Crevice Sludge Removal Tool

How it works:
This gets into the parts the bulk sludge removal tool can’t reach with its 1m long hose able to hang down into crevices between skips – just like when we take the main attachment off the vacuum to run the hose under the skirting boards. It is ‘driven’ by a crane above and is raised and lowered each time to suck up a small area of sludge below in a movement called a ‘stitch’. It stitches its way along a skip so the sludge can be removed before it is lifted clear.

Manufactured by James Fisher Nuclear Ltd, we started trials in 2013. It has built-in cameras at the top of the hose so the driver can accurately line up the tool with the gap between skips. It is due to start being used to transfer sludge from the First Generation Magnox Storage Pond in March 2017.

Deluge Skip Wash Box

How it works:
It’s a bit like an underwater dishwasher which sits on the floor of the pond – except it’s about the size of a Transit van. Skips of fuel are picked up by the overhead crane and carefully lowered inside. The wash box is then closed underwater by the crane placing its lid on top. Six powerful jets of pond water, each with the equivalent force of a fireman’s hose, are then shot into the skip to agitate the sludge, while a discharge pump draws off the sludgy water inside it. Each sludge transfer delivers the equivalent of around 500 household
baths (40m3) of contaminated water to the settling tanks – although it only yields about 3 baths (250 litres) of actual sludge. Just like a dishwasher running without pots and pans, it has a self-clean cycle to remove accumulated debris inside.

We started working with National Nuclear Laboratories in the early 2000s to develop this tool, with the detailed design carried out by North West Projects. Manufactured by Darchem in Stockton on Tees, test trials started in 2013 and it was first used in the First Generation Magnox Storage Pond in March 2016. One of its first sludge transfers not only revealed previously unseen fuel bars in a skip, it also washed animal bones out of the skip – most likely from a seagull.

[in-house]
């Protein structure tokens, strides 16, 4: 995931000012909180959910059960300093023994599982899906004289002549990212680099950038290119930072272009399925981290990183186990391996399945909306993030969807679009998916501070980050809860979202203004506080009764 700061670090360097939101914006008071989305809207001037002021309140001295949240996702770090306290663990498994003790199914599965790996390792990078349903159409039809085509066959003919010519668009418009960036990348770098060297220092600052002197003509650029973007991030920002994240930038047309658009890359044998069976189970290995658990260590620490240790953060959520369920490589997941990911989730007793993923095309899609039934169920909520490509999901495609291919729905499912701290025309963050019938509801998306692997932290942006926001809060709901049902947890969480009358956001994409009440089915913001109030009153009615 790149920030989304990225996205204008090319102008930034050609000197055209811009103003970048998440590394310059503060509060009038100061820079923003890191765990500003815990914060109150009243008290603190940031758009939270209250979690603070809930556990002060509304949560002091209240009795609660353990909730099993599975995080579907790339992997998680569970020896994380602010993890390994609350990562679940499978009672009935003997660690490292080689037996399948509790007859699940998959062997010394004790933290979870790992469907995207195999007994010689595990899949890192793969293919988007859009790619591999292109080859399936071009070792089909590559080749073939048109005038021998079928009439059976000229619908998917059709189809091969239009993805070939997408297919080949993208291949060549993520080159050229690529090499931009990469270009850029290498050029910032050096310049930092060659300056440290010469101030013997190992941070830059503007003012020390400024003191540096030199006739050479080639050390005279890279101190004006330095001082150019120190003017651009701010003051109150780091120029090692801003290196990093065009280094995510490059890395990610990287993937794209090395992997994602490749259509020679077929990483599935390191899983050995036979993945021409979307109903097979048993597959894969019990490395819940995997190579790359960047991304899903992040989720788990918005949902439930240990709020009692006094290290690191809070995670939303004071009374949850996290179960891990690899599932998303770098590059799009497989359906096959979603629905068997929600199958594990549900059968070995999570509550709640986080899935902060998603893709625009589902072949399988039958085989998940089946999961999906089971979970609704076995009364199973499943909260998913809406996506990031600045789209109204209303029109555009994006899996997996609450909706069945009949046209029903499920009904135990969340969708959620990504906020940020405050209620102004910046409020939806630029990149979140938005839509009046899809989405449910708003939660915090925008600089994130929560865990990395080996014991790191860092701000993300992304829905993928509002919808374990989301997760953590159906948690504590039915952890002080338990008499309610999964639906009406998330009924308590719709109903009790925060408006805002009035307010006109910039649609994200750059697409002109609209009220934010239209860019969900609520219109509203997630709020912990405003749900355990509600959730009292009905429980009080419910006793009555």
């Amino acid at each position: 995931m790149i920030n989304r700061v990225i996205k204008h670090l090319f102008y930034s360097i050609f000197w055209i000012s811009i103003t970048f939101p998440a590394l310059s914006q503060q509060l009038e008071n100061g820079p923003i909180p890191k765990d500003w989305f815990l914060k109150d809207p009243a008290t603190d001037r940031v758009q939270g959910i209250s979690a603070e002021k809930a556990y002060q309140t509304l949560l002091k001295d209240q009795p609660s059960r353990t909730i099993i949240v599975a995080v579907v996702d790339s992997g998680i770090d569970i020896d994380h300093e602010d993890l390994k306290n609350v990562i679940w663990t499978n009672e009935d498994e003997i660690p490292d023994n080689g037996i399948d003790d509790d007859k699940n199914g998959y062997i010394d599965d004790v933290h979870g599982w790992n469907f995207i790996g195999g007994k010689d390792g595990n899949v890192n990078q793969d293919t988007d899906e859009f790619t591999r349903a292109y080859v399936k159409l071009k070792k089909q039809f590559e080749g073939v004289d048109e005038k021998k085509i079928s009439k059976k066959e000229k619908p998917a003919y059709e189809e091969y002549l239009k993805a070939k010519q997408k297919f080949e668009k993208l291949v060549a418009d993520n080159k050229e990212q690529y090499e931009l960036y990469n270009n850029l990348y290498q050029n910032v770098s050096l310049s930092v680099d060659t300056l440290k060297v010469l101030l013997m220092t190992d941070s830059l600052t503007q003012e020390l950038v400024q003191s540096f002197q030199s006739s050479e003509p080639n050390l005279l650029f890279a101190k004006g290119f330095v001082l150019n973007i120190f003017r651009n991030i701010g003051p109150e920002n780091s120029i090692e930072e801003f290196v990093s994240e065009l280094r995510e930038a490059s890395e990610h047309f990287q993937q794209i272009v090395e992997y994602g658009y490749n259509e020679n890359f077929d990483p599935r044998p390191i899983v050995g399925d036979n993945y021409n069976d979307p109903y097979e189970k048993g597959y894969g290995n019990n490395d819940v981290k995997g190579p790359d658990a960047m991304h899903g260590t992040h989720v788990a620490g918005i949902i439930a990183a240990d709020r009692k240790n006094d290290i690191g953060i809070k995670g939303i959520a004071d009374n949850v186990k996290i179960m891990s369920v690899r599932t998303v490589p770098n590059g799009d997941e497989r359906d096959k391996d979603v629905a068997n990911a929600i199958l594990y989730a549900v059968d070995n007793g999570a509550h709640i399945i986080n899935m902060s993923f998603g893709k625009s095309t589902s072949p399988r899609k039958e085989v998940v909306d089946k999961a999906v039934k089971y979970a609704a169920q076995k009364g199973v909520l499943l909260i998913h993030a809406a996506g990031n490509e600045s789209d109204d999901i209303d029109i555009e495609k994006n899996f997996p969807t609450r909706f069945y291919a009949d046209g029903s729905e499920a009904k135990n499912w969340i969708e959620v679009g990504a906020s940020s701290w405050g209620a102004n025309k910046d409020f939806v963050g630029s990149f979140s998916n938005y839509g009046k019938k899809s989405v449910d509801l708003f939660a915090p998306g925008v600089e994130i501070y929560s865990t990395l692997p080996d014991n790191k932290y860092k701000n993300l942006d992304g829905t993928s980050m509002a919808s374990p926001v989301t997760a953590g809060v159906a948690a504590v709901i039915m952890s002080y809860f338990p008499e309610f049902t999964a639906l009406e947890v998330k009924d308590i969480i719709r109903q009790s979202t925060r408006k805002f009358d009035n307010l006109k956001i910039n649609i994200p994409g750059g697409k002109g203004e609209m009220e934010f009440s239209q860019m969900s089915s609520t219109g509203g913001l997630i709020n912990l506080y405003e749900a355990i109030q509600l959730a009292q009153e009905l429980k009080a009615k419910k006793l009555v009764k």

ROV-Controlled Retrieval Tool

How it works:
This is a development of the crevice sludge retrieval tool, but with a pump positioned on the pond floor and a much longer suction leg deployed into the sludge by a swimming Remotely Operated Vehicle; think of an old-fashioned vacuum cleaner with a long hose used to clean the stairs. This tool allows access to sludge that can’t be reached with the other tools, in particular under fixed furniture in the pond. It allows us to keep on de-sludging when the skip handler (the main pond crane) is unavailable.

The remote operated vehicle controlled retrieval tool was designed and developed in early 2016. Some very simple trials were carried out in an off-site facility to ensure that the current in pond remote operated vehicles could deploy the tool and allow the pilots to practise picking up and using the tool. The first tool was installed in the pond in June 2016 and so far has carried out a number of sludge recoveries from both the pond floor and the surface of skips.

This article was commissioned by Sellafield Ltd ( and has been reproduced by kind permission.